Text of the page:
The dispute that turned into a legal free-for-all over who started one of the most destructive wildfires in California history was settled Thursday.
The United States' lawsuit against Sierra Pacific Industries, the largest single landholder in North America, and others was scheduled to go to trial last Monday before U.S. District Judge Kimberly J. Mueller. But U.S. Magistrate Judge Gregory G. Hollows agreed to make a last-ditch effort to resolve the case, and the trial was delayed for one week.
The terms of the settlement were not disclosed.
The government has been seeking approximately $700 million for alleged damage to 46,000 acres of national forest in Plumas and Lassen counties caused by the Moonlight fire in 2007. It is the government's contention that the fire was started by a spark that jumped into dry undergrowth when a bulldozer working a timber project hit a rock.
U.S. Attorney Benjamin Wagner would not discuss the settlement's terms. He said he will have something to say when the agreement has been signed by all parties. The target date for that is Wednesday, according to minutes of Thursday's negotiations.
The settlement was reached in midafternoon Thursday, but the minutes were posted on the docket near the end of the business day. They say: "CASE SETTLED IN ITS ENTIRETY. Written settlement agreement to be completed by tomorrow 7/6/2012, and signed by all parties by Wednesday, 7/11/2012."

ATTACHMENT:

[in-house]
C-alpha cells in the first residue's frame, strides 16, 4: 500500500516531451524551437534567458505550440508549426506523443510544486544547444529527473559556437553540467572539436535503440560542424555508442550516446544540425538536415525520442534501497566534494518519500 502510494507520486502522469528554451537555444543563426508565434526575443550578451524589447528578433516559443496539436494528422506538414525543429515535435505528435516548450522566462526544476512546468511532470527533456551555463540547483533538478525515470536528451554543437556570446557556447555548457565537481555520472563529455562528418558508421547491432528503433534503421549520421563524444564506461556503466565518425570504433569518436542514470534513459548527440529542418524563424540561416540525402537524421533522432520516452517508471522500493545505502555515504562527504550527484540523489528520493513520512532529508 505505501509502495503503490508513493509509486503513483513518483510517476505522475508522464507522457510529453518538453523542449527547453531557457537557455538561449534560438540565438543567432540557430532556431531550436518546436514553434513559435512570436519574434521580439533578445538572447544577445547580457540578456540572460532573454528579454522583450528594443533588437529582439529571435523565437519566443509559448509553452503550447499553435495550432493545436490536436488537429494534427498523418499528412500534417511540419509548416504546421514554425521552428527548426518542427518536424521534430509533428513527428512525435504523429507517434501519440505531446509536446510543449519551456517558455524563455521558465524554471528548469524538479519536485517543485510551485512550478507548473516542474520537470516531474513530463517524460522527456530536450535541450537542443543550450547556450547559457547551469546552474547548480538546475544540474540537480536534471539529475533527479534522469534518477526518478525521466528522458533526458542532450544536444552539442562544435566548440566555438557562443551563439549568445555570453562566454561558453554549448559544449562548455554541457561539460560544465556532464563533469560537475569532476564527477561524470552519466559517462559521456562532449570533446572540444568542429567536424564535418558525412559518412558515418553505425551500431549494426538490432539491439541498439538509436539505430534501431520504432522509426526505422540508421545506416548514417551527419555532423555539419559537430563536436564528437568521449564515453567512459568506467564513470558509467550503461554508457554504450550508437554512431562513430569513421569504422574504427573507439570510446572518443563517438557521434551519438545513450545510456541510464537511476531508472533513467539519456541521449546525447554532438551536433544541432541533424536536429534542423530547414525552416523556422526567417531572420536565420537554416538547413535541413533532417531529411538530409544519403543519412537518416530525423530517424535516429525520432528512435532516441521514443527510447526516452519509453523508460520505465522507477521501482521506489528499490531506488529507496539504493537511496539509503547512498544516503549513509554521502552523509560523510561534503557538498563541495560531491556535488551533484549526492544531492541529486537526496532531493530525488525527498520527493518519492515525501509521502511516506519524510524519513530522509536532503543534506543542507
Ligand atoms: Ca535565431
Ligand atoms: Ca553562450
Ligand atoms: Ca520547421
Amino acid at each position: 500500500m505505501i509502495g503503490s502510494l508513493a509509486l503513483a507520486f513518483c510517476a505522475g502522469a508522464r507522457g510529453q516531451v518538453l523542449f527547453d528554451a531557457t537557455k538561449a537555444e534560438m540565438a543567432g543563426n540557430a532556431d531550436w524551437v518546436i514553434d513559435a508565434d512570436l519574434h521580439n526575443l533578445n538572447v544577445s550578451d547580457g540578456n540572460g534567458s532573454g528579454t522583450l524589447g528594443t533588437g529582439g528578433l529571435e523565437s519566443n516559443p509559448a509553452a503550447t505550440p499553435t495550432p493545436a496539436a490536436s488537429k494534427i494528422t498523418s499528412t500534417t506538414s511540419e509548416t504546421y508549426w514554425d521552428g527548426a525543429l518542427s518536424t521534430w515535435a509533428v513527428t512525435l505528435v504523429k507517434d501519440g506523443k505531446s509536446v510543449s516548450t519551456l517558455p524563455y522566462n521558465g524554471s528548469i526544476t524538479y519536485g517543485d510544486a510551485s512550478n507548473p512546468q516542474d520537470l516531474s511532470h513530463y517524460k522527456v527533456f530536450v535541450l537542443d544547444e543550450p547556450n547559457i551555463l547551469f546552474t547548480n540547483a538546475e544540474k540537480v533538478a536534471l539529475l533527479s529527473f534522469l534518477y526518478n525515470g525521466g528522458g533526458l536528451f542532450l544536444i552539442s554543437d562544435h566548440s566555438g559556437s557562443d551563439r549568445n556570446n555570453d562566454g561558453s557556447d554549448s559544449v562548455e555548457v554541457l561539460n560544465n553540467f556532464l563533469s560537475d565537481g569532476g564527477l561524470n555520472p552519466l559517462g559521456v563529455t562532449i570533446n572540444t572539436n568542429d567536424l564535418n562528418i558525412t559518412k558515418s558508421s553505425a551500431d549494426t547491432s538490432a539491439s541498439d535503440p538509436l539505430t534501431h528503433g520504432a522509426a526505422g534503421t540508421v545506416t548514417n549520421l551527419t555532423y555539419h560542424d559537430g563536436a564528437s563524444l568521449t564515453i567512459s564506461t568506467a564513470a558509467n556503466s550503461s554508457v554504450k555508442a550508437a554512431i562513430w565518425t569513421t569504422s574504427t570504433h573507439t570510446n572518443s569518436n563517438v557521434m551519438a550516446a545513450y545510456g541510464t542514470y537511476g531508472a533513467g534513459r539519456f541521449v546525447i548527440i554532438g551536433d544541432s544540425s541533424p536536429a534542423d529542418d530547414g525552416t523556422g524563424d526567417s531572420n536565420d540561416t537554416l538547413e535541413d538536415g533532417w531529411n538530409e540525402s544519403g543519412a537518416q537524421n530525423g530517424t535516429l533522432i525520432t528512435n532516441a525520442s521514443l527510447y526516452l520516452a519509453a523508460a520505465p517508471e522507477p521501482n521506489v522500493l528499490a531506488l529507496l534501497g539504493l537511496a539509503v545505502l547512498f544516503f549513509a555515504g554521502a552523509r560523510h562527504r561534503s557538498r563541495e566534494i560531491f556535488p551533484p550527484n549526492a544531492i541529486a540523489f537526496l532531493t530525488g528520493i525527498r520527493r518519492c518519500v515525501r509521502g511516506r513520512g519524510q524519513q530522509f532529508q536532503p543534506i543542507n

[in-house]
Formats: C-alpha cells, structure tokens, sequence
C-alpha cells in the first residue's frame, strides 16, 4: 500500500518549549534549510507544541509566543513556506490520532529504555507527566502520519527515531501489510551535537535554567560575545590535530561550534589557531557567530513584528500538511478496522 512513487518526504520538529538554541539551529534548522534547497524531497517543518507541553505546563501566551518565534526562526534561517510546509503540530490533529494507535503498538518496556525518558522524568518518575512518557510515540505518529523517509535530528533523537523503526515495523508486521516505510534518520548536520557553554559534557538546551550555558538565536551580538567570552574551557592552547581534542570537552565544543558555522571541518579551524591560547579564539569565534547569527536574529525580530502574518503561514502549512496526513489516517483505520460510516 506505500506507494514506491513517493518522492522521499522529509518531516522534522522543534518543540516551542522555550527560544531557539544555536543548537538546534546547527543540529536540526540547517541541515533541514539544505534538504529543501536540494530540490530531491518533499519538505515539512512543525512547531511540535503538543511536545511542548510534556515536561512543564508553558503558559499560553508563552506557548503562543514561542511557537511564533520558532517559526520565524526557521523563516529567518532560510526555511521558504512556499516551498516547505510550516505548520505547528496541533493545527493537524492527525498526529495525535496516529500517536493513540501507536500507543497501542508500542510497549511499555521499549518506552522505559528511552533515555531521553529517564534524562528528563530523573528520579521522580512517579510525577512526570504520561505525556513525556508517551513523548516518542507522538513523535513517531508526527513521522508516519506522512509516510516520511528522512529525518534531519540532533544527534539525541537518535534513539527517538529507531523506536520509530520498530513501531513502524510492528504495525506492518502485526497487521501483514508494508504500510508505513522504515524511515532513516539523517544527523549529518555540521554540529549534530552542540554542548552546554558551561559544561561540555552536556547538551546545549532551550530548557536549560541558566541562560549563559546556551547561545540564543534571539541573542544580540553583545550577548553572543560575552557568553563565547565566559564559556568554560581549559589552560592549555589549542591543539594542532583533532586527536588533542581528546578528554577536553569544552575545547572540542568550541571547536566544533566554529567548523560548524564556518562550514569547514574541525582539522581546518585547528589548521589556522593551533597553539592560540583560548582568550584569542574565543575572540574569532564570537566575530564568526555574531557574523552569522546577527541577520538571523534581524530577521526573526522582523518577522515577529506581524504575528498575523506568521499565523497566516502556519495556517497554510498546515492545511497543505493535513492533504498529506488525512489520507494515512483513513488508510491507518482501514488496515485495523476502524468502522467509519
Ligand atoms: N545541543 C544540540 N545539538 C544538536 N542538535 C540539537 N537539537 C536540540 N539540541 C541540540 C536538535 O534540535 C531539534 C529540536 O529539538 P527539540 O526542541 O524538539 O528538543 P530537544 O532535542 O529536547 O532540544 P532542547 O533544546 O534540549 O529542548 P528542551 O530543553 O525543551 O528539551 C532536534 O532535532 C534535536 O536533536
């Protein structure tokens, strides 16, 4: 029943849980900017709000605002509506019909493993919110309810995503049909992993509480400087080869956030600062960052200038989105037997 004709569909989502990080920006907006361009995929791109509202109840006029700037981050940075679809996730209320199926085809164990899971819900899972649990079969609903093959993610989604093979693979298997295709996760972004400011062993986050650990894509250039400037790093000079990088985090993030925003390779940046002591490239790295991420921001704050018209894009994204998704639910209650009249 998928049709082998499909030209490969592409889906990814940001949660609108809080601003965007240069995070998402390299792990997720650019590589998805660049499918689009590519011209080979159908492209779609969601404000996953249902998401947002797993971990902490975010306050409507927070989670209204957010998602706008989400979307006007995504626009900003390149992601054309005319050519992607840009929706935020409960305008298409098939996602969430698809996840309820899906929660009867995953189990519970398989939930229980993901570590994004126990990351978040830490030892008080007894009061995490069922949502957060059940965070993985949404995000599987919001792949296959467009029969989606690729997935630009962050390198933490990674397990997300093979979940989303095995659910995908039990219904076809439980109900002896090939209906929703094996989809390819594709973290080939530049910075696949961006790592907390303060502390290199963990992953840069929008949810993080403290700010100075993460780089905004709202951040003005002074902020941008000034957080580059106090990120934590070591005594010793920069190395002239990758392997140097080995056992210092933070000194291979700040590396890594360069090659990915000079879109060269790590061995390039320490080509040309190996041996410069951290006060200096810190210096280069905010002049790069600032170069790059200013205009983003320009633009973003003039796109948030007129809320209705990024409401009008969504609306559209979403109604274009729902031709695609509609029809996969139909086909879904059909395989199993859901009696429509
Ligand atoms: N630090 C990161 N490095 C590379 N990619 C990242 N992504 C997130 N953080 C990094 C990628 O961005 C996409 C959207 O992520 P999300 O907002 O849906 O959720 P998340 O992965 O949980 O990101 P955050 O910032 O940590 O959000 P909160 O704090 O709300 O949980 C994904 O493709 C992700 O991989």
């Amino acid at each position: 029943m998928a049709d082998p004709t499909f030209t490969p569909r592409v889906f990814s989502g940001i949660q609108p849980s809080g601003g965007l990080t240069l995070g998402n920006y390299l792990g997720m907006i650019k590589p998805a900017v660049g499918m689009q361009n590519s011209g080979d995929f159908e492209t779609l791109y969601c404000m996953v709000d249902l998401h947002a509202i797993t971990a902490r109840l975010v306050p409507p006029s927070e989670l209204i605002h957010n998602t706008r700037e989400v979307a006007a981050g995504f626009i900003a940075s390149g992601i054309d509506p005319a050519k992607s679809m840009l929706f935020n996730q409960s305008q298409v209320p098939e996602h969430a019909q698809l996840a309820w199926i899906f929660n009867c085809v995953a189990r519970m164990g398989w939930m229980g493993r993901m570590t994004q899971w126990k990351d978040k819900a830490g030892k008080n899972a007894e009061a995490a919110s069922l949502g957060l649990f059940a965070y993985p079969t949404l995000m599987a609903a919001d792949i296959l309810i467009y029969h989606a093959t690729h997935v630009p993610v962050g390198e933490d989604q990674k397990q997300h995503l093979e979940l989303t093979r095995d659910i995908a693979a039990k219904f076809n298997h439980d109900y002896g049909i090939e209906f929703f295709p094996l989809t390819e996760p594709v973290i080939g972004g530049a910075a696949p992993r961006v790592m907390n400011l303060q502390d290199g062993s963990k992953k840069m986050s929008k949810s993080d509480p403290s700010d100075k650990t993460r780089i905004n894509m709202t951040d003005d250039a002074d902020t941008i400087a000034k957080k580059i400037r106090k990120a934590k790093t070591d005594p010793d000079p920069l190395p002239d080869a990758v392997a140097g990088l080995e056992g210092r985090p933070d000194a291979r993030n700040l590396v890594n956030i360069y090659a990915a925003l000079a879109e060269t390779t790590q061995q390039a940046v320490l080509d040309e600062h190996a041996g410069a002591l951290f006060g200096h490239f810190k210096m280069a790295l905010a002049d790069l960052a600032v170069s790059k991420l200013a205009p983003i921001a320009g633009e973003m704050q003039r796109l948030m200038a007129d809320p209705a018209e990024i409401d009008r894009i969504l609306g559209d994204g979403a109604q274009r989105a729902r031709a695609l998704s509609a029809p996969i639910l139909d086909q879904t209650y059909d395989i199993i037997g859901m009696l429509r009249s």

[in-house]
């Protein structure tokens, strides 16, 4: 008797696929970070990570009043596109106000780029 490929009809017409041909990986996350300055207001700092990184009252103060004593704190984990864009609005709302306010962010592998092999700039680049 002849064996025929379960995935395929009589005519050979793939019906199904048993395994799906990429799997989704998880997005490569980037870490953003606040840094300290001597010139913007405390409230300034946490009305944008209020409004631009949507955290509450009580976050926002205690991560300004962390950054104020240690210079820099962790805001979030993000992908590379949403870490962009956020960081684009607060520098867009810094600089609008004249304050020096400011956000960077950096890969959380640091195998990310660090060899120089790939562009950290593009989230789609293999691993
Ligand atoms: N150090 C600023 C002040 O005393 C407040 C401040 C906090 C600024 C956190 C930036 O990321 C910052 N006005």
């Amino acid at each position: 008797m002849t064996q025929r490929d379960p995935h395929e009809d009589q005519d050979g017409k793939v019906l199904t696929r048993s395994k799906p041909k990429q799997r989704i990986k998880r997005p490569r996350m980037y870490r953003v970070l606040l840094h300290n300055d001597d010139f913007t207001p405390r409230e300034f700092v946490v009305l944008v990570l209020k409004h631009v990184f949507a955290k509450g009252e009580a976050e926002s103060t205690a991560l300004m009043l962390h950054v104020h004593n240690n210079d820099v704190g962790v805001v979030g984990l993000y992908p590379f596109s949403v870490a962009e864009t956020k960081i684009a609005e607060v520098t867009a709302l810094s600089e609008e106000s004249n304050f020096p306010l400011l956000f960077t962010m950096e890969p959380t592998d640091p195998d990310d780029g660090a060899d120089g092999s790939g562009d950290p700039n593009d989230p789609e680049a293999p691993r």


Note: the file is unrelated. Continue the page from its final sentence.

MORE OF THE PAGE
Settlement conferences are typically closed.
Sitting down with Hollows on June 27 were attorneys for the government, for Sierra Pacific, for the owners of private Plumas County land where the fire started, for the owners' property management firm that retained Sierra Pacific on the timber project, and for a logging company hired by Sierra Pacific to perform the harvest. Also present were company officers from Sierra Pacific.
Negotiators gathered again before Hollows on Monday. In addition to the lawyers, principals of Sierra Pacific were again present, plus an insurance representative for the logging company, the company's owner, and four of the property owners.
In attendance at Thursday's resumption of negotiations were the lawyers, the owner of the property management firm, and former U.S. Attorney McGregor Scott. It is unclear what Scott's role was. He is a partner in the Sacramento office of Orrick, Herrington & Sutcliffe, a firm that has never before appeared on the public record of the suit.
Notably, Sierra Pacific officers were not present and only one of its attorneys was there, indicating its part of the settlement may have been largely decided before Thursday. Four of its attorneys were there Monday.